White House desperation on Iran deal

Thomas Lifson
Somebody leaned hard on Steny Hoyer, the second-ranking Democrat in the House of Representatives, and possible successor to Nancy Pelosi. As Minority Whip, the Maryland Democrat is in charge of marshalling votes, keeping his party members in line. So he is not somebody who easily says "never mind" when he takes a strong public position. Yet something like that just happened. Anna Palmer and John Bresnahan of Politico report:

House Democratic Whip Steny Hoyer withdrew his support at the last minute for a resolution calling for additional sanctions on Iran, according to a source familiar with the discussions.

Hoyer (D-Md.) and House Majority Leader Eric Cantor (R-Va.), along with Reps. Ed Royce (R-Calif.) and Elliot Engel (D-N.Y.), chairman and ranking member of the House Foreign Affairs Committee, had been trying to craft a nonbinding House resolution calling for more punitive measures against the Islamic Republic.

The resolution called for Iran to allow "including no-notice inspections of all suspect sites, including military facilities, and full access to all Iranian personnel, scientists and technicians associated with Iran's nuclear program" by International Atomic Energy Agency officials.

Make no mistake: serious threats (or major bribes) had to come into play in order to get Hoyer to swallow his pride and lose face in this way:

"Mr. Hoyer decided now was not the time to move forward with a resolution given implementation talks have not yet wrapped in Vienna," Hoyer spokeswoman Stephanie Young said.

Hoyer was personally involved in crafting the resolution, which was originally scheduled to be released Wednesday night, according to the source familiar with the discussions. Hoyer then asked for it to be delayed until Thursday morning, but then withdrew his support for the measure.

"Mr. Hoyer believes Congress has the right to express its views on what should be included in a final agreement, but that the timing was not right to move forward this week," Young said.

This kind of pressure being exercised at the same moment that Obamacare is dragging down the Congressional Democrats means that Valerie Jarrett is seriously concerned about not just the Iran deal but the perception of presidential authority slipping away. Sooner or later, we'll see what kind of price was paid to Hoyer in order to induce him to abase himself this way. In the short run, the White House gets its way. But there is a longer term set of effects that will unfold.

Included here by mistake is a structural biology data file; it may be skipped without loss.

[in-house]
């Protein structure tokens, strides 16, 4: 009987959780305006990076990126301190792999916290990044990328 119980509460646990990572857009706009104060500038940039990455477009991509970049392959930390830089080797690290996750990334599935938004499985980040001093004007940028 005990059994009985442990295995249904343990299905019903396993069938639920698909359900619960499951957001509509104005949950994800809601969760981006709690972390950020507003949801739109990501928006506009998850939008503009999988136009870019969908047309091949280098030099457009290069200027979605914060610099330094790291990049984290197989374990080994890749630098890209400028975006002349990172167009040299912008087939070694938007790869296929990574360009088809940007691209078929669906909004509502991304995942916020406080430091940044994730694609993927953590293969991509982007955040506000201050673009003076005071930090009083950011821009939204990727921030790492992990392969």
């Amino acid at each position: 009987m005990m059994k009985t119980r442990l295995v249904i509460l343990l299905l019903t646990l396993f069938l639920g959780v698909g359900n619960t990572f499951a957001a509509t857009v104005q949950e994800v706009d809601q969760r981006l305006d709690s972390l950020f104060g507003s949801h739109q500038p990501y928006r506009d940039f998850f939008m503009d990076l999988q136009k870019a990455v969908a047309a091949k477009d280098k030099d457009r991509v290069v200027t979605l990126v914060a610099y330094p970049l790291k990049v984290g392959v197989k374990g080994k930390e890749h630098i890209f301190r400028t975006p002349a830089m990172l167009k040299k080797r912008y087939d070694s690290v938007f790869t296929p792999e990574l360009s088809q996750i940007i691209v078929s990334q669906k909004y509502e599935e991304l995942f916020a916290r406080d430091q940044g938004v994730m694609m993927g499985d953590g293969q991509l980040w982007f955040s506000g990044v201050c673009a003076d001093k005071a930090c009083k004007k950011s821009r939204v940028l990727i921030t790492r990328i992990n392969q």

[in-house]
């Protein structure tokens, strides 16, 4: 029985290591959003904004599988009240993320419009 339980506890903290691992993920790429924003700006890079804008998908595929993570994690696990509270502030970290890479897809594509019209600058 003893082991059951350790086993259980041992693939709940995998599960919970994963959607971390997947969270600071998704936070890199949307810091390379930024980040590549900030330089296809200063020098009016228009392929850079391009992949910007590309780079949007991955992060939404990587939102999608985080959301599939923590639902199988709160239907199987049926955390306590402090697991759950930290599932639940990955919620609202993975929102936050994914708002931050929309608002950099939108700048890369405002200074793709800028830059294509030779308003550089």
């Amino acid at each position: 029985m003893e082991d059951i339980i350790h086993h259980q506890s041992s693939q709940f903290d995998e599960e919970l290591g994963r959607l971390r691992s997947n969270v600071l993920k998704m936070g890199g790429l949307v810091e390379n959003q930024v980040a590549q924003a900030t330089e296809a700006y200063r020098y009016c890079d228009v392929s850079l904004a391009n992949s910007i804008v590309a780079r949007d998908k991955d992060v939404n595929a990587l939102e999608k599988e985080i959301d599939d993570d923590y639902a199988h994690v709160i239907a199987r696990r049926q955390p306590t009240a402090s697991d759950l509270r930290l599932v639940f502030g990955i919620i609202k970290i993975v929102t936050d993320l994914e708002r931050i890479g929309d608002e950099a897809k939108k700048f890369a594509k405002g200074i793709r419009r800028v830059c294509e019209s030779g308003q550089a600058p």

Hat tip: Cliff Thier

Somebody leaned hard on Steny Hoyer, the second-ranking Democrat in the House of Representatives, and possible successor to Nancy Pelosi. As Minority Whip, the Maryland Democrat is in charge of marshalling votes, keeping his party members in line. So he is not somebody who easily says "never mind" when he takes a strong public position. Yet something like that just happened. Anna Palmer and John Bresnahan of Politico report:

House Democratic Whip Steny Hoyer withdrew his support at the last minute for a resolution calling for additional sanctions on Iran, according to a source familiar with the discussions.

Hoyer (D-Md.) and House Majority Leader Eric Cantor (R-Va.), along with Reps. Ed Royce (R-Calif.) and Elliot Engel (D-N.Y.), chairman and ranking member of the House Foreign Affairs Committee, had been trying to craft a nonbinding House resolution calling for more punitive measures against the Islamic Republic.

The resolution called for Iran to allow "including no-notice inspections of all suspect sites, including military facilities, and full access to all Iranian personnel, scientists and technicians associated with Iran's nuclear program" by International Atomic Energy Agency officials.

Make no mistake: serious threats (or major bribes) had to come into play in order to get Hoyer to swallow his pride and lose face in this way:

"Mr. Hoyer decided now was not the time to move forward with a resolution given implementation talks have not yet wrapped in Vienna," Hoyer spokeswoman Stephanie Young said.

Hoyer was personally involved in crafting the resolution, which was originally scheduled to be released Wednesday night, according to the source familiar with the discussions. Hoyer then asked for it to be delayed until Thursday morning, but then withdrew his support for the measure.

"Mr. Hoyer believes Congress has the right to express its views on what should be included in a final agreement, but that the timing was not right to move forward this week," Young said.

This kind of pressure being exercised at the same moment that Obamacare is dragging down the Congressional Democrats means that Valerie Jarrett is seriously concerned about not just the Iran deal but the perception of presidential authority slipping away. Sooner or later, we'll see what kind of price was paid to Hoyer in order to induce him to abase himself this way. In the short run, the White House gets its way. But there is a longer term set of effects that will unfold.

Hat tip: Cliff Thier